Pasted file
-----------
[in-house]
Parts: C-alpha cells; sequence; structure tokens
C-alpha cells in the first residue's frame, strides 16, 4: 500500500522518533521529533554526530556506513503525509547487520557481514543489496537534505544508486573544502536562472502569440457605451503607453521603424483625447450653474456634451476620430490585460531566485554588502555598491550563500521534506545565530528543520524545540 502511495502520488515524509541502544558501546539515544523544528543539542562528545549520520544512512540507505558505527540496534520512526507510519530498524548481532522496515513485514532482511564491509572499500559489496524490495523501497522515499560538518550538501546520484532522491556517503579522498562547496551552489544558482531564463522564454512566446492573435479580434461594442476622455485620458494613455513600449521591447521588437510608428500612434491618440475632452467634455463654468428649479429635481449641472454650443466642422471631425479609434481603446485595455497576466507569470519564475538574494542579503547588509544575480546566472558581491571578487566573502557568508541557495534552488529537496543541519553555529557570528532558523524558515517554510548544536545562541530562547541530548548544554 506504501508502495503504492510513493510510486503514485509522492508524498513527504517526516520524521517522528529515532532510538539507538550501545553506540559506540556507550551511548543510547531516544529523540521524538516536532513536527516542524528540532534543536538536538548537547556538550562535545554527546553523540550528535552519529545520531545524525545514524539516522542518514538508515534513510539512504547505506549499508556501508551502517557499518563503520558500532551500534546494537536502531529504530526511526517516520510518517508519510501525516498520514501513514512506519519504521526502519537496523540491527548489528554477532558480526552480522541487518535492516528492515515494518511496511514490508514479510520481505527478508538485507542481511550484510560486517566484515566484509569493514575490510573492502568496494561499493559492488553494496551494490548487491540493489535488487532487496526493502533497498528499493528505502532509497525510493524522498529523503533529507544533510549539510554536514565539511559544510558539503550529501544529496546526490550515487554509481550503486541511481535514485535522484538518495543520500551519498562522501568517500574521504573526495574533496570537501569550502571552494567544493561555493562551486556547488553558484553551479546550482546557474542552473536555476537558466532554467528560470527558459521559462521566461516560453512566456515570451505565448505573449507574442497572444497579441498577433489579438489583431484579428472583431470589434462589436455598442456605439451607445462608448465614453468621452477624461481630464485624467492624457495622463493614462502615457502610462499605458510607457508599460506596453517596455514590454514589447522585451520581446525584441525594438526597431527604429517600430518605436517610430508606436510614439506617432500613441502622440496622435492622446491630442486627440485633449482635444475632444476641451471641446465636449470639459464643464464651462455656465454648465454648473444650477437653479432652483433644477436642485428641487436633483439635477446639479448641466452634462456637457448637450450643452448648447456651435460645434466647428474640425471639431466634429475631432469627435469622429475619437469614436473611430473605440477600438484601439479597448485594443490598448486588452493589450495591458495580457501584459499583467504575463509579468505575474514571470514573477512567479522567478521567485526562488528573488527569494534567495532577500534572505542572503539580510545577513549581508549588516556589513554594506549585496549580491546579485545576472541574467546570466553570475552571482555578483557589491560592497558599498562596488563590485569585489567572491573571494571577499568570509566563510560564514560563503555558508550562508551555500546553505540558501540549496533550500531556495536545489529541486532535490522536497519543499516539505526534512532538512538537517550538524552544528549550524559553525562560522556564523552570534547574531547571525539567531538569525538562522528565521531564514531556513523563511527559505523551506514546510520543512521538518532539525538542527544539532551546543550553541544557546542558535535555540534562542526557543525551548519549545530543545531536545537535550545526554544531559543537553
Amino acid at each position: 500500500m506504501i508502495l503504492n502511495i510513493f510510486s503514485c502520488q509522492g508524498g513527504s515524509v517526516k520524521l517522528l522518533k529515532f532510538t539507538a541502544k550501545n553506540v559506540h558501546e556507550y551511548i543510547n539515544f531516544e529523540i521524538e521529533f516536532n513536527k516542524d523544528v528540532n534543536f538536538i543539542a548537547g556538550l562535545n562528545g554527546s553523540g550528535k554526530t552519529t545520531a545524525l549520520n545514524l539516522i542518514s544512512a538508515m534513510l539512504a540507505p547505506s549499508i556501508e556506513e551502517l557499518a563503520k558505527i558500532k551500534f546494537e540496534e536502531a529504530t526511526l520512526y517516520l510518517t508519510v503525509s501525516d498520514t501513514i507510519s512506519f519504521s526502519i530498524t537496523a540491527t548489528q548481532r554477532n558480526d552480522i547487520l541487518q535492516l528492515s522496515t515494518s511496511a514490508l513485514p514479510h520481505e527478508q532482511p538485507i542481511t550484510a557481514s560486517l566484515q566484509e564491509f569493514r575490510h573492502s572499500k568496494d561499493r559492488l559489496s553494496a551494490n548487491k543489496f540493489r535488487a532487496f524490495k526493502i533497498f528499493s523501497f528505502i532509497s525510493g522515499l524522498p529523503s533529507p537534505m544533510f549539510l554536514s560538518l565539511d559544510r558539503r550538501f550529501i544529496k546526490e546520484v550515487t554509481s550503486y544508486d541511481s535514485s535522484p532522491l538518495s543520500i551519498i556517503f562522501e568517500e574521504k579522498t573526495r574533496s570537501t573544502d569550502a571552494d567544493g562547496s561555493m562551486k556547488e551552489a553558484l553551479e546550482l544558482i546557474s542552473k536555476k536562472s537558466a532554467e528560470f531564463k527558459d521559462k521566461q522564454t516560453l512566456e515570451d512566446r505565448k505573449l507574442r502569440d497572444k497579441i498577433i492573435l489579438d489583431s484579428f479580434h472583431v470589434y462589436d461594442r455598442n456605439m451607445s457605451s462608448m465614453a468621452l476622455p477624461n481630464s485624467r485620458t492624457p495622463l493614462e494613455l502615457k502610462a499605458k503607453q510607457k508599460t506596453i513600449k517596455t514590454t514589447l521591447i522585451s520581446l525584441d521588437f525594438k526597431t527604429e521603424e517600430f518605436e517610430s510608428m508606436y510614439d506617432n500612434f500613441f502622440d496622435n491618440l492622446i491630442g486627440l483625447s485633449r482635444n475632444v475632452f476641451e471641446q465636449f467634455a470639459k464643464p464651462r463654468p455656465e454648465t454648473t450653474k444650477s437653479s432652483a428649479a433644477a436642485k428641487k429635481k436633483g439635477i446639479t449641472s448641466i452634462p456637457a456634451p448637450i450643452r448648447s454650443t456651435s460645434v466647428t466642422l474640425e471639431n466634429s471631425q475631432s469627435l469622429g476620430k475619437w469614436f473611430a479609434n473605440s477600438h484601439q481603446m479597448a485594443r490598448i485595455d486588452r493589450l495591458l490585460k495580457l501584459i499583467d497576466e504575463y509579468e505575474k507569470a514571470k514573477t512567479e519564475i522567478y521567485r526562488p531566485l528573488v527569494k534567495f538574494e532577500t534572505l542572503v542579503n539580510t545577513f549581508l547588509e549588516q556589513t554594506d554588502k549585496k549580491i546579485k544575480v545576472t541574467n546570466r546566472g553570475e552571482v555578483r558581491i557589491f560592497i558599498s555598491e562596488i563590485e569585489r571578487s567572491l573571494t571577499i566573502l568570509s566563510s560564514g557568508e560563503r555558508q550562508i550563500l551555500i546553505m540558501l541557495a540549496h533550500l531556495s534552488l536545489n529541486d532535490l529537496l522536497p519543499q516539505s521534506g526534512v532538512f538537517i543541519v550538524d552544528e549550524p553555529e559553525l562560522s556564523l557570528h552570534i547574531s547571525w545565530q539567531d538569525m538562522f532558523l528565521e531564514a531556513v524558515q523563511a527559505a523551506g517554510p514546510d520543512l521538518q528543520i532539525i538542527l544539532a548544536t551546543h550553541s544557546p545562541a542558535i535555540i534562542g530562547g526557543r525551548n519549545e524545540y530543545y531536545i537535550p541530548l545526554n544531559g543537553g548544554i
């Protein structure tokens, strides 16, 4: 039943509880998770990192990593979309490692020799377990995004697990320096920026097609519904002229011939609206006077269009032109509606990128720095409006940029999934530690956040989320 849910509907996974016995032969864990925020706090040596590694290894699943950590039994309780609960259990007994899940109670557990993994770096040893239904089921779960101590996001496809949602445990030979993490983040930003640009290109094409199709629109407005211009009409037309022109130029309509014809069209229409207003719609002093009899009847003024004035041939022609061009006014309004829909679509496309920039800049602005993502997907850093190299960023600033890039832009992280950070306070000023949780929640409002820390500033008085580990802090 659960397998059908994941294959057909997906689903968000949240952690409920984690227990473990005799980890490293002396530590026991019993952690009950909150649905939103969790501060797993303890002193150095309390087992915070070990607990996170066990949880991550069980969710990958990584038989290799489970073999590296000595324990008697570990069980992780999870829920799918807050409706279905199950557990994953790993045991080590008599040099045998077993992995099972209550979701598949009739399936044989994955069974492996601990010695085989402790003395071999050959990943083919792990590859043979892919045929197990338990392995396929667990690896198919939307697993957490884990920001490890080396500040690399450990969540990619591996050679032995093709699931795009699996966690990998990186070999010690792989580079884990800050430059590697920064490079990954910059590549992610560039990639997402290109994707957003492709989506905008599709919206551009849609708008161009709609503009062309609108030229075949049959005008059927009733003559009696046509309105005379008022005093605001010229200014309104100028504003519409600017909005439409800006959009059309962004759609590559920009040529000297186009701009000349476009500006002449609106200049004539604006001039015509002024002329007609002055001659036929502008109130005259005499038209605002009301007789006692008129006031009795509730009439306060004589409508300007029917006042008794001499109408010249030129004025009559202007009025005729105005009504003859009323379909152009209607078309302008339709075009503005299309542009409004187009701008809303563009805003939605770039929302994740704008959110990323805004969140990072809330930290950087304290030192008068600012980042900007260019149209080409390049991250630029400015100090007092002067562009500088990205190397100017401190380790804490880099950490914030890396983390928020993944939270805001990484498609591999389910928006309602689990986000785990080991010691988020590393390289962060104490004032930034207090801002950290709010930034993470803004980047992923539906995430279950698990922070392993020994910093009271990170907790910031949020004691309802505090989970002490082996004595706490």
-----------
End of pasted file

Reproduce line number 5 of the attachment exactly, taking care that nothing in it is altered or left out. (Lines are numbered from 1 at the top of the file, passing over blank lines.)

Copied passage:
């Protein structure tokens, strides 16, 4: 039943509880998770990192990593979309490692020799377990995004697990320096920026097609519904002229011939609206006077269009032109509606990128720095409006940029999934530690956040989320 849910509907996974016995032969864990925020706090040596590694290894699943950590039994309780609960259990007994899940109670557990993994770096040893239904089921779960101590996001496809949602445990030979993490983040930003640009290109094409199709629109407005211009009409037309022109130029309509014809069209229409207003719609002093009899009847003024004035041939022609061009006014309004829909679509496309920039800049602005993502997907850093190299960023600033890039832009992280950070306070000023949780929640409002820390500033008085580990802090 659960397998059908994941294959057909997906689903968000949240952690409920984690227990473990005799980890490293002396530590026991019993952690009950909150649905939103969790501060797993303890002193150095309390087992915070070990607990996170066990949880991550069980969710990958990584038989290799489970073999590296000595324990008697570990069980992780999870829920799918807050409706279905199950557990994953790993045991080590008599040099045998077993992995099972209550979701598949009739399936044989994955069974492996601990010695085989402790003395071999050959990943083919792990590859043979892919045929197990338990392995396929667990690896198919939307697993957490884990920001490890080396500040690399450990969540990619591996050679032995093709699931795009699996966690990998990186070999010690792989580079884990800050430059590697920064490079990954910059590549992610560039990639997402290109994707957003492709989506905008599709919206551009849609708008161009709609503009062309609108030229075949049959005008059927009733003559009696046509309105005379008022005093605001010229200014309104100028504003519409600017909005439409800006959009059309962004759609590559920009040529000297186009701009000349476009500006002449609106200049004539604006001039015509002024002329007609002055001659036929502008109130005259005499038209605002009301007789006692008129006031009795509730009439306060004589409508300007029917006042008794001499109408010249030129004025009559202007009025005729105005009504003859009323379909152009209607078309302008339709075009503005299309542009409004187009701008809303563009805003939605770039929302994740704008959110990323805004969140990072809330930290950087304290030192008068600012980042900007260019149209080409390049991250630029400015100090007092002067562009500088990205190397100017401190380790804490880099950490914030890396983390928020993944939270805001990484498609591999389910928006309602689990986000785990080991010691988020590393390289962060104490004032930034207090801002950290709010930034993470803004980047992923539906995430279950698990922070392993020994910093009271990170907790910031949020004691309802505090989970002490082996004595706490």